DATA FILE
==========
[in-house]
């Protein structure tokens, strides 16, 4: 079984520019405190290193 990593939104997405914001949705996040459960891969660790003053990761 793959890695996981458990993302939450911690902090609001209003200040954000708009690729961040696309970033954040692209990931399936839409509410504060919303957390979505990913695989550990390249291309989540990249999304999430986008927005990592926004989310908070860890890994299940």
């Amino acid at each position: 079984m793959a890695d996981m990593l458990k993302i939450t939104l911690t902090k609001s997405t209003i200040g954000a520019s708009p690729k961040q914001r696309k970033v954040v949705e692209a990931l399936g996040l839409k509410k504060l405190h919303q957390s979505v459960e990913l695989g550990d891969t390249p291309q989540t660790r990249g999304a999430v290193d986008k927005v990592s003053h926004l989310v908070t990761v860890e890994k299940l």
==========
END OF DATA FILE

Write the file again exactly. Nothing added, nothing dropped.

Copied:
[in-house]
């Protein structure tokens, strides 16, 4: 079984520019405190290193 990593939104997405914001949705996040459960891969660790003053990761 793959890695996981458990993302939450911690902090609001209003200040954000708009690729961040696309970033954040692209990931399936839409509410504060919303957390979505990913695989550990390249291309989540990249999304999430986008927005990592926004989310908070860890890994299940």
């Amino acid at each position: 079984m793959a890695d996981m990593l458990k993302i939450t939104l911690t902090k609001s997405t209003i200040g954000a520019s708009p690729k961040q914001r696309k970033v954040v949705e692209a990931l399936g996040l839409k509410k504060l405190h919303q957390s979505v459960e990913l695989g550990d891969t390249p291309q989540t660790r990249g999304a999430v290193d986008k927005v990592s003053h926004l989310v908070t990761v860890e890994k299940l």